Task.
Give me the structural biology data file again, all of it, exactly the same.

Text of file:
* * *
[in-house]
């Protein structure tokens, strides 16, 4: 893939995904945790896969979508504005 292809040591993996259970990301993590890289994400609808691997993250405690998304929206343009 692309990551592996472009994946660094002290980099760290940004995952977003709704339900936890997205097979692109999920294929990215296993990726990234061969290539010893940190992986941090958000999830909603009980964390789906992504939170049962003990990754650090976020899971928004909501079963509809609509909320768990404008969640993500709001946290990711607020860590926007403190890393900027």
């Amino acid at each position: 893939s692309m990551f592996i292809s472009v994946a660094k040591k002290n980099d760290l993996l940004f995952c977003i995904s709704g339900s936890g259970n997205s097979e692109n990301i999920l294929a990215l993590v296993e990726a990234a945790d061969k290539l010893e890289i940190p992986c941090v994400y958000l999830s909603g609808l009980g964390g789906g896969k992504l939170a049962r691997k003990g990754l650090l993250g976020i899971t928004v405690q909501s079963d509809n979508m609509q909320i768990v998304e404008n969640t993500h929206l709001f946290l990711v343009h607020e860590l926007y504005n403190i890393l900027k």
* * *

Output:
[in-house]
């Protein structure tokens, strides 16, 4: 893939995904945790896969979508504005 292809040591993996259970990301993590890289994400609808691997993250405690998304929206343009 692309990551592996472009994946660094002290980099760290940004995952977003709704339900936890997205097979692109999920294929990215296993990726990234061969290539010893940190992986941090958000999830909603009980964390789906992504939170049962003990990754650090976020899971928004909501079963509809609509909320768990404008969640993500709001946290990711607020860590926007403190890393900027």
């Amino acid at each position: 893939s692309m990551f592996i292809s472009v994946a660094k040591k002290n980099d760290l993996l940004f995952c977003i995904s709704g339900s936890g259970n997205s097979e692109n990301i999920l294929a990215l993590v296993e990726a990234a945790d061969k290539l010893e890289i940190p992986c941090v994400y958000l999830s909603g609808l009980g964390g789906g896969k992504l939170a049962r691997k003990g990754l650090l993250g976020i899971t928004v405690q909501s079963d509809n979508m609509q909320i768990v998304e404008n969640t993500h929206l709001f946290l990711v343009h607020e860590l926007y504005n403190i890393l900027k």